Fabian spoke of one courtly, well-spoken old gentleman, unshaven and wearing a shabby black overcoat who sold second-hand pots and pans in Newry market of old. He also had other rusting kitchenware.
After a while when he got hungry himself, he’d hoke out one of his grimy pans, wipe it with the sleeve of his coat, place a few rashers and sausages upon it and fry them over an old oil stove.
Hugh McKeown, another trader, was a noted entrepreneur, raconteur and Newry maritime historian.
Mary Street in those days was a sleepy little enclave, a far cry from today’s busy shopping precinct jammed with traffic. This humble community of 22 homes and two shops produced a plethora of traders and tradesmen, joiner, journalists, an M.P. and councillors, three priests, a Christian Brother, teachers, civil servants, engineers and bookies, a chemist, a bakery manager and a BBC executive.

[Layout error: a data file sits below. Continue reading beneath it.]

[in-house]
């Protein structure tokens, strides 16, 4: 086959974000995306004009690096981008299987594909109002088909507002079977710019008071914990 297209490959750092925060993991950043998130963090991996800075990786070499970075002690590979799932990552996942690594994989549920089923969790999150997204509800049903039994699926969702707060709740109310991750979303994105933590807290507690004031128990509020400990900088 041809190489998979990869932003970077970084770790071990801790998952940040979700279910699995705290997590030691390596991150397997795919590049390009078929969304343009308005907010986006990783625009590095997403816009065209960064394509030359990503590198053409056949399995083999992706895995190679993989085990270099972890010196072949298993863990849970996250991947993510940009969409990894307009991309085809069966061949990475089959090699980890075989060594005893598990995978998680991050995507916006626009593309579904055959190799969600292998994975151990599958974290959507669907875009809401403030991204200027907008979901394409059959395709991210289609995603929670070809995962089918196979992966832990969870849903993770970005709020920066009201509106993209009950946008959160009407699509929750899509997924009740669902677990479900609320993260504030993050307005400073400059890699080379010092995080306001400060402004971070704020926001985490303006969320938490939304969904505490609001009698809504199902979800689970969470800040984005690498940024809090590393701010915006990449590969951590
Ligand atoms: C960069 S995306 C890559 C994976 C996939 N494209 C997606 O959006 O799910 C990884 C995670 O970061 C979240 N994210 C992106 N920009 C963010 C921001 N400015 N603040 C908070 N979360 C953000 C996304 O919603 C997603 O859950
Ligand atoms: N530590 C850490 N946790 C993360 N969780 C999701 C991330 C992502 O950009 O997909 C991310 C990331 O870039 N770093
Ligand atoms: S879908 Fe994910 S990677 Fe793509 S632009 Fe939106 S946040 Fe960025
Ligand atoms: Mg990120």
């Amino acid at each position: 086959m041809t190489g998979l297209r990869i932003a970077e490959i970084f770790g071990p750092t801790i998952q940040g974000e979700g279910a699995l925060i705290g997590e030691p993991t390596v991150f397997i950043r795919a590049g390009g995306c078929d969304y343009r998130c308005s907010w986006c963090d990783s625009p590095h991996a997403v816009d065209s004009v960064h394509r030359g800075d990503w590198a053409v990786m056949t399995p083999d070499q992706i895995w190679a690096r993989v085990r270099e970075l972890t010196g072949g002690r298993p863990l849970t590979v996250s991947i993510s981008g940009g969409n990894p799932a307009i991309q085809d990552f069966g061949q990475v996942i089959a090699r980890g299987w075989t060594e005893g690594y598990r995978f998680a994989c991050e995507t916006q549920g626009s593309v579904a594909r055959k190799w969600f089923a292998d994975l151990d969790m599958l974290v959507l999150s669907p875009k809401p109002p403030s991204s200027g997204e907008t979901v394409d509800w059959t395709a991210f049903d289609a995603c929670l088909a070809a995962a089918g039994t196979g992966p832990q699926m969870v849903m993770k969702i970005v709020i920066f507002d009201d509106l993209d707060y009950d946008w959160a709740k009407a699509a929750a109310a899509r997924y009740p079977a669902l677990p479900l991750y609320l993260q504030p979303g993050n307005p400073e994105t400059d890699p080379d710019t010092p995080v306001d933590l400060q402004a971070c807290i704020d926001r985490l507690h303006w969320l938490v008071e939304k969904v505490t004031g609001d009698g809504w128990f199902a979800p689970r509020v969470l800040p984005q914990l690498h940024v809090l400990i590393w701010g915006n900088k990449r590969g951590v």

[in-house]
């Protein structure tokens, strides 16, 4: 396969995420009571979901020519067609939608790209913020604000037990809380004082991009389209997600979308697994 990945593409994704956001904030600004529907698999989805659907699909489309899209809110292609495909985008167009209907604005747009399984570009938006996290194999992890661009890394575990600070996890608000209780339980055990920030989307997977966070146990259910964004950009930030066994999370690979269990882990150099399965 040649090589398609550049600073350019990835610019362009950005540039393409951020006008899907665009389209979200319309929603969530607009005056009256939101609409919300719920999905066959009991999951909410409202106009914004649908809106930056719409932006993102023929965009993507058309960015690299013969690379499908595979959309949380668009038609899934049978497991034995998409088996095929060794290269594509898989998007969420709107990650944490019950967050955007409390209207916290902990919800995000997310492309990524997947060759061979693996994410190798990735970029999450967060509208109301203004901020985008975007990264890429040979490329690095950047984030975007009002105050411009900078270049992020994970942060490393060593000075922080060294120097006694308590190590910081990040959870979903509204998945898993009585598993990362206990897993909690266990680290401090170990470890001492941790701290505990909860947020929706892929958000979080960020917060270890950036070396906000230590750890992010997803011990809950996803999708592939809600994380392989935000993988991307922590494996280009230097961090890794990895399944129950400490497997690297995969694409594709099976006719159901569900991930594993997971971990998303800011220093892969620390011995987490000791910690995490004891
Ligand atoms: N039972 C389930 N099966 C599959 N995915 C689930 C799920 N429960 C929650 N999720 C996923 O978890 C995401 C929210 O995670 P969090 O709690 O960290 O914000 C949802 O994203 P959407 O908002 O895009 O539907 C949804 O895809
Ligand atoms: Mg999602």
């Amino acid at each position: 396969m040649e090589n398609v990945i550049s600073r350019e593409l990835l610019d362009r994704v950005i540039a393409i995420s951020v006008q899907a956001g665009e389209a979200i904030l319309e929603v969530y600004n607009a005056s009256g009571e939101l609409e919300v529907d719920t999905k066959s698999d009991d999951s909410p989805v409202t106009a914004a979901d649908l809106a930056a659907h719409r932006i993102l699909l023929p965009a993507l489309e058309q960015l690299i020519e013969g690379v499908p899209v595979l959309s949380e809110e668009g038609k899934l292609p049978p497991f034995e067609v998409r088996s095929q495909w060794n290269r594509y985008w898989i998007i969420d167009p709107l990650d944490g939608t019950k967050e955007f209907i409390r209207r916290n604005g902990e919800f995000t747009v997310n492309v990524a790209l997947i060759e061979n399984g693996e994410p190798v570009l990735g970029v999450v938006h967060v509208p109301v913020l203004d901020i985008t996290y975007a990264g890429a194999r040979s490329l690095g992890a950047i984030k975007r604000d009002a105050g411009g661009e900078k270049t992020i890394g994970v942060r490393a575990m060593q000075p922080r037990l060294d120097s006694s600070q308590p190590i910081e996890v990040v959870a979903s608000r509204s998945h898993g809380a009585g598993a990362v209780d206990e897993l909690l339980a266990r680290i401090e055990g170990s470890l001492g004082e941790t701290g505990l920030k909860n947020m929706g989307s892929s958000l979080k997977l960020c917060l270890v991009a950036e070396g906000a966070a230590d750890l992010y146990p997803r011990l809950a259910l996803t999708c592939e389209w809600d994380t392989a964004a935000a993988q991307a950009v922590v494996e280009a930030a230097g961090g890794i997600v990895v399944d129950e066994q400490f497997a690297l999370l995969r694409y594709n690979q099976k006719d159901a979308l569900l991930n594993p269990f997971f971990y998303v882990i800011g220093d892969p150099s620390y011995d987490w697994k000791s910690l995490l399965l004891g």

A list of former residents reads like a Who’s Who of leading professional businessmen and politicians and includes furniture magnate Liam O’Reilly, chemist Felix McNally, bookmaker Larry Hand, former M.P. and Councillor Max Keogh, Councillors Gerry Mulholland, Owen McKevitt and Gerry Hand and his son Rowan who for a time edited Radio Ulster’s news programme. We had Fathers Teave Carroll and Gerard McKenna, Brother McKenna, teachers Malachy and Kathleen Delahunt, the ebullient Pascal Kearney and the jovial Jackie Devlin.
While we boys were playing football on the streets or ‘cowboys and Indians’ among the market’s deserted stalls, the girls, who included Mavis McKeown, Bridie McCabe, Mona Kearney, Madge Boyle, Iris Hillen, Dympna Lundy, Marie Keighery and Susannah Cunningham, were swinging from ropes on lampposts or playing hopscotch on the pavements.’
…. more later …